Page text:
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Food Safety Double Standards: Banned in Europe, Available in America

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Last Updated on May 20, 2023 by Max

Neonicotinoid Pesticides: A Threat to Bees and Biodiversity

The pursuit of high-yield crops often necessitates the use of pesticides to guard against detrimental pests. However, the spectrum of pesticides is broad and varied, with some presenting unintended consequences for our environment and biodiversity. Neonicotinoid pesticides stand out, given their association with bee colony collapse (Tomizawa & Casida, 2005).

Neonicotinoids constitute a class of insecticides that target the nervous system of insects, leading to paralysis and eventual death. Their widespread use in agriculture can be attributed to their effectiveness against pests and comparatively low toxicity to mammals (Jeschke et al., 2011).

Studies have demonstrated that Neonicotinoids can severely affect non-target species, especially bees (Woodcock et al., 2017). Bees exposed to Neonicotinoids may experience memory and learning impairments, reduced fertility, and diminished immune function, which can result in the collapse of entire bee colonies (Goulson, 2013).
The gravity of this situation cannot be overstated, as bees play a critical role in pollination, a necessary process for food production and biodiversity preservation (Klein et al., 2007). Thus, bee loss could profoundly affect our ecosystems and food provision.

Recognizing these risks, the European Union has prohibited the outdoor use of three key Neonicotinoids: clothianidin, imidacloprid, and thiamethoxam (European Commission, 2018). However, these pesticides continue to be extensively employed in the U.S., despite growing concerns about their harmful effects on bees (U.S. Environmental Protection Agency, 2020).

The Neonicotinoids’ narrative underscores the differing EU and U.S. strategies regarding food safety and environmental conservation. It also underscores the urgent requirement for sustainable farming practices that secure our food supply while safeguarding biodiversity.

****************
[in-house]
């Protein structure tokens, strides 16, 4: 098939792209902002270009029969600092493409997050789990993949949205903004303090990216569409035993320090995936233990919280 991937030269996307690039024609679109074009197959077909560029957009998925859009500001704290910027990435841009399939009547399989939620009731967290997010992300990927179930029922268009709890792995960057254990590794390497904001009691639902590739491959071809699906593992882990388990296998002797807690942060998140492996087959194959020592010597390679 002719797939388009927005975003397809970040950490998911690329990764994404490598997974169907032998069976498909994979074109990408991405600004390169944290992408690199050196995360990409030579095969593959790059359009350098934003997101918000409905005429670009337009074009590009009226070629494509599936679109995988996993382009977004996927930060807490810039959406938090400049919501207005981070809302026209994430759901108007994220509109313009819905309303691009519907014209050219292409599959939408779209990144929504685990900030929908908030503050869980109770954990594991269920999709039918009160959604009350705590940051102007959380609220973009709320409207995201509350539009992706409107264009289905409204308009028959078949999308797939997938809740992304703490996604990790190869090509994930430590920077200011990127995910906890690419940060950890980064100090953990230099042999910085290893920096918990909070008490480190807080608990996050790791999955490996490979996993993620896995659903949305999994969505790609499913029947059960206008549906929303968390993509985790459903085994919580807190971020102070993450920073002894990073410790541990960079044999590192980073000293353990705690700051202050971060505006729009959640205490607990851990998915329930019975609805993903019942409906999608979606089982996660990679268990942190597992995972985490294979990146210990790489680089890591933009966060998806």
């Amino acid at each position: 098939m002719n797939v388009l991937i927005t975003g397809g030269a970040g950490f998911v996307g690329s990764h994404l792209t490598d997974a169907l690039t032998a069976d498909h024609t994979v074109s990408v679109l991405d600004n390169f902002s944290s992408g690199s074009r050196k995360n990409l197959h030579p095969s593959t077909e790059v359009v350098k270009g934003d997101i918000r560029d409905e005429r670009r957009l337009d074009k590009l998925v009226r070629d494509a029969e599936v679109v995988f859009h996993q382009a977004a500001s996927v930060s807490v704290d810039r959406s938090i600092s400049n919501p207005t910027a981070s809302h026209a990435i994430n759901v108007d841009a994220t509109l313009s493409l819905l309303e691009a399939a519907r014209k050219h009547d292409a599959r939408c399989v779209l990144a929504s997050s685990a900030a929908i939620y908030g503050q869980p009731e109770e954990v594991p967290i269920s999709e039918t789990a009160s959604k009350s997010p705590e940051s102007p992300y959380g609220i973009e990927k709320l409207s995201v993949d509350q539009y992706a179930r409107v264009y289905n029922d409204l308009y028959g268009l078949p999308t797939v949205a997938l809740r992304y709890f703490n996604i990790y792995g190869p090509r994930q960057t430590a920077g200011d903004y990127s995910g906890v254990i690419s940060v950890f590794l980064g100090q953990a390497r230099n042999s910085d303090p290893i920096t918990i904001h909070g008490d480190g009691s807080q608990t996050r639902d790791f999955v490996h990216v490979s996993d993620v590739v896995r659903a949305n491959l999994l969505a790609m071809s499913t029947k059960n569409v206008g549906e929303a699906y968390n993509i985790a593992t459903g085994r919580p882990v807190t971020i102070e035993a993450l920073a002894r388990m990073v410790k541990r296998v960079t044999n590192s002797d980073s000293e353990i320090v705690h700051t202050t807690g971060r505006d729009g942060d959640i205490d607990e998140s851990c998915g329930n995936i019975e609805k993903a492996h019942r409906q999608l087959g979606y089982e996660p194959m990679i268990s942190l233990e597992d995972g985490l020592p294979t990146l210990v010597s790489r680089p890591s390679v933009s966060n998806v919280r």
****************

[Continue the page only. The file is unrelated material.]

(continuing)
As we further navigate these critical issues, we invite your insights. What are your views on pesticide use and its environmental implications? Have you pondered the pivotal role of bees in our food system?


  • Tomizawa, M., & Casida, J.E. (2005). Neonicotinoid Insecticide Toxicology: Mechanisms of Selective Action. Annual Review of Pharmacology and Toxicology, 45, 247-268.
  • Jeschke, P., et al. (2011). Overview of the Status and Global Strategy for Neonicotinoids. Journal of Agricultural and Food Chemistry, 59(7), 2897-2908.
  • Woodcock, B.A., et al. (2017). Country-specific Effects of Neonicotinoid Pesticides on Honey Bees and Wild Bees. Science, 356(6345), 1393-1395.
  • Goulson, D. (2013). An Overview of the Environmental Risks Posed by Neonicotinoid Insecticides. Journal of Applied Ecology, 50(4), 977-987.
  • Klein, A.M., et al. (2007). Importance of Pollinators in Changing Landscapes for World Crops. Proceedings of the Royal Society B: Biological Sciences, 274(1608), 303-313.
  • European Commission. (2018). Bee Health: EU Ban on Neonicotinoids Comes into Force. Brussels: European Commission.
  • U.S. Environmental Protection Agency (EPA). (2020). EPA’s Actions to Protect Pollinators. Washington, D.C.: EPA.
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